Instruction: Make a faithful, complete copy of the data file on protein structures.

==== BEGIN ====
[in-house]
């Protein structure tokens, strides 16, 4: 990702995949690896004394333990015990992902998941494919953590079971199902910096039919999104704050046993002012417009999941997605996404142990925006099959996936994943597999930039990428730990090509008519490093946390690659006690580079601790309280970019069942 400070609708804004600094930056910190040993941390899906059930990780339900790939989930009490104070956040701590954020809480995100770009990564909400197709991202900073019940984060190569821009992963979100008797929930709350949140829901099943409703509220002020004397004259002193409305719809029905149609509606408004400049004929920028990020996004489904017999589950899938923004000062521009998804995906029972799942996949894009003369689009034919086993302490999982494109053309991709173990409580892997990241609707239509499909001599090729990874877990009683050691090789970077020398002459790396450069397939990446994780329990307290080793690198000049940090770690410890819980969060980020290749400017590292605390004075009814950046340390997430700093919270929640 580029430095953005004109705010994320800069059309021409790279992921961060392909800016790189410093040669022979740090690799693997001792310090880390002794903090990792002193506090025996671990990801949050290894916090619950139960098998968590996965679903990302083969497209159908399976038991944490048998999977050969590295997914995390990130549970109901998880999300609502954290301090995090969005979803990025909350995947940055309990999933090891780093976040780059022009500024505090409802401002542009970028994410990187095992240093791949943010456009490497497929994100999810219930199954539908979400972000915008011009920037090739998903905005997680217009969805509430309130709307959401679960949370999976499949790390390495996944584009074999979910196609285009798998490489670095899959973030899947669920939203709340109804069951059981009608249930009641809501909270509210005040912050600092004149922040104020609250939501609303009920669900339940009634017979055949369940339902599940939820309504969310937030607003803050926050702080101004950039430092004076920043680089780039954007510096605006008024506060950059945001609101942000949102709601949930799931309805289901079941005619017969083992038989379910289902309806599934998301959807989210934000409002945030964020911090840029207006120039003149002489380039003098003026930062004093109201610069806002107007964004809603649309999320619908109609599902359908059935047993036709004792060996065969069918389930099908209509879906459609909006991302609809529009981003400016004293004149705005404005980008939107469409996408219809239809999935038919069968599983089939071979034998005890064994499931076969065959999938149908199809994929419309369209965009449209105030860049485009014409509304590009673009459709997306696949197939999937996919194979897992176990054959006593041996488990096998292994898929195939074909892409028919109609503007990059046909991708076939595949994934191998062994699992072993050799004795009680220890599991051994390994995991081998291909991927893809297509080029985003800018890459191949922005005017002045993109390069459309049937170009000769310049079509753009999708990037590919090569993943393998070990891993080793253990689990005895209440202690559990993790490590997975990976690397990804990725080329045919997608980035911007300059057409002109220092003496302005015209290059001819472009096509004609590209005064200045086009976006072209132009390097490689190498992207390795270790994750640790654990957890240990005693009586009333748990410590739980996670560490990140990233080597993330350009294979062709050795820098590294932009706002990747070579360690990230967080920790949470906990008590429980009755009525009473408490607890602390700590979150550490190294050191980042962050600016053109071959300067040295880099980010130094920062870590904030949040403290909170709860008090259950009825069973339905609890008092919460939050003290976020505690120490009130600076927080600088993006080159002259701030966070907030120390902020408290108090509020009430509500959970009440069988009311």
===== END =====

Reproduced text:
[in-house]
């Protein structure tokens, strides 16, 4: 990702995949690896004394333990015990992902998941494919953590079971199902910096039919999104704050046993002012417009999941997605996404142990925006099959996936994943597999930039990428730990090509008519490093946390690659006690580079601790309280970019069942 400070609708804004600094930056910190040993941390899906059930990780339900790939989930009490104070956040701590954020809480995100770009990564909400197709991202900073019940984060190569821009992963979100008797929930709350949140829901099943409703509220002020004397004259002193409305719809029905149609509606408004400049004929920028990020996004489904017999589950899938923004000062521009998804995906029972799942996949894009003369689009034919086993302490999982494109053309991709173990409580892997990241609707239509499909001599090729990874877990009683050691090789970077020398002459790396450069397939990446994780329990307290080793690198000049940090770690410890819980969060980020290749400017590292605390004075009814950046340390997430700093919270929640 580029430095953005004109705010994320800069059309021409790279992921961060392909800016790189410093040669022979740090690799693997001792310090880390002794903090990792002193506090025996671990990801949050290894916090619950139960098998968590996965679903990302083969497209159908399976038991944490048998999977050969590295997914995390990130549970109901998880999300609502954290301090995090969005979803990025909350995947940055309990999933090891780093976040780059022009500024505090409802401002542009970028994410990187095992240093791949943010456009490497497929994100999810219930199954539908979400972000915008011009920037090739998903905005997680217009969805509430309130709307959401679960949370999976499949790390390495996944584009074999979910196609285009798998490489670095899959973030899947669920939203709340109804069951059981009608249930009641809501909270509210005040912050600092004149922040104020609250939501609303009920669900339940009634017979055949369940339902599940939820309504969310937030607003803050926050702080101004950039430092004076920043680089780039954007510096605006008024506060950059945001609101942000949102709601949930799931309805289901079941005619017969083992038989379910289902309806599934998301959807989210934000409002945030964020911090840029207006120039003149002489380039003098003026930062004093109201610069806002107007964004809603649309999320619908109609599902359908059935047993036709004792060996065969069918389930099908209509879906459609909006991302609809529009981003400016004293004149705005404005980008939107469409996408219809239809999935038919069968599983089939071979034998005890064994499931076969065959999938149908199809994929419309369209965009449209105030860049485009014409509304590009673009459709997306696949197939999937996919194979897992176990054959006593041996488990096998292994898929195939074909892409028919109609503007990059046909991708076939595949994934191998062994699992072993050799004795009680220890599991051994390994995991081998291909991927893809297509080029985003800018890459191949922005005017002045993109390069459309049937170009000769310049079509753009999708990037590919090569993943393998070990891993080793253990689990005895209440202690559990993790490590997975990976690397990804990725080329045919997608980035911007300059057409002109220092003496302005015209290059001819472009096509004609590209005064200045086009976006072209132009390097490689190498992207390795270790994750640790654990957890240990005693009586009333748990410590739980996670560490990140990233080597993330350009294979062709050795820098590294932009706002990747070579360690990230967080920790949470906990008590429980009755009525009473408490607890602390700590979150550490190294050191980042962050600016053109071959300067040295880099980010130094920062870590904030949040403290909170709860008090259950009825069973339905609890008092919460939050003290976020505690120490009130600076927080600088993006080159002259701030966070907030120390902020408290108090509020009430509500959970009440069988009311």